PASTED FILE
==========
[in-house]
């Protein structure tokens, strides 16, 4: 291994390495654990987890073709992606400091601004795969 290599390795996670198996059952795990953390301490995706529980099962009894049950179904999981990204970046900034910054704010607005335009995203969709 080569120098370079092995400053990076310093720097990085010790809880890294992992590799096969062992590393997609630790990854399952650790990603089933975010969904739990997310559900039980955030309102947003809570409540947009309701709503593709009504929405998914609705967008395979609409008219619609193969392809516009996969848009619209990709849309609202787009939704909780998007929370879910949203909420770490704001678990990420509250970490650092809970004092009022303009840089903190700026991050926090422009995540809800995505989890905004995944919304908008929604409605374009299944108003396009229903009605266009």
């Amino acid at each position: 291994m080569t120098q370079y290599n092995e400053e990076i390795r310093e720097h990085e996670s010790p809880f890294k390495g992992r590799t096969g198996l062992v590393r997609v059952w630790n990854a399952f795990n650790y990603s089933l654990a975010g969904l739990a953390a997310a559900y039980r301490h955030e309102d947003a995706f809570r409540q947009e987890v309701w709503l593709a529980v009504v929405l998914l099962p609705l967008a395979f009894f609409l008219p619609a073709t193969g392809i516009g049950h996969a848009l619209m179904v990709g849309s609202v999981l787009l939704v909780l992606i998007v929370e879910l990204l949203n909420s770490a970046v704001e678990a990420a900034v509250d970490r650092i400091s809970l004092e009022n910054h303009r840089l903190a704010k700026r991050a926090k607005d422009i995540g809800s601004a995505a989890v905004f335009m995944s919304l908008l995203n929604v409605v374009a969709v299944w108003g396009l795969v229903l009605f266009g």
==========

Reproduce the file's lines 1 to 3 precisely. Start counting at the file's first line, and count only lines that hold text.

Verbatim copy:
[in-house]
């Protein structure tokens, strides 16, 4: 291994390495654990987890073709992606400091601004795969 290599390795996670198996059952795990953390301490995706529980099962009894049950179904999981990204970046900034910054704010607005335009995203969709 080569120098370079092995400053990076310093720097990085010790809880890294992992590799096969062992590393997609630790990854399952650790990603089933975010969904739990997310559900039980955030309102947003809570409540947009309701709503593709009504929405998914609705967008395979609409008219619609193969392809516009996969848009619209990709849309609202787009939704909780998007929370879910949203909420770490704001678990990420509250970490650092809970004092009022303009840089903190700026991050926090422009995540809800995505989890905004995944919304908008929604409605374009299944108003396009229903009605266009």
């Amino acid at each position: 291994m080569t120098q370079y290599n092995e400053e990076i390795r310093e720097h990085e996670s010790p809880f890294k390495g992992r590799t096969g198996l062992v590393r997609v059952w630790n990854a399952f795990n650790y990603s089933l654990a975010g969904l739990a953390a997310a559900y039980r301490h955030e309102d947003a995706f809570r409540q947009e987890v309701w709503l593709a529980v009504v929405l998914l099962p609705l967008a395979f009894f609409l008219p619609a073709t193969g392809i516009g049950h996969a848009l619209m179904v990709g849309s609202v999981l787009l939704v909780l992606i998007v929370e879910l990204l949203n909420s770490a970046v704001e678990a990420a900034v509250d970490r650092i400091s809970l004092e009022n910054h303009r840089l903190a704010k700026r991050a926090k607005d422009i995540g809800s601004a995505a989890v905004f335009m995944s919304l908008l995203n929604v409605v374009a969709v299944w108003g396009l795969v229903l009605f266009g």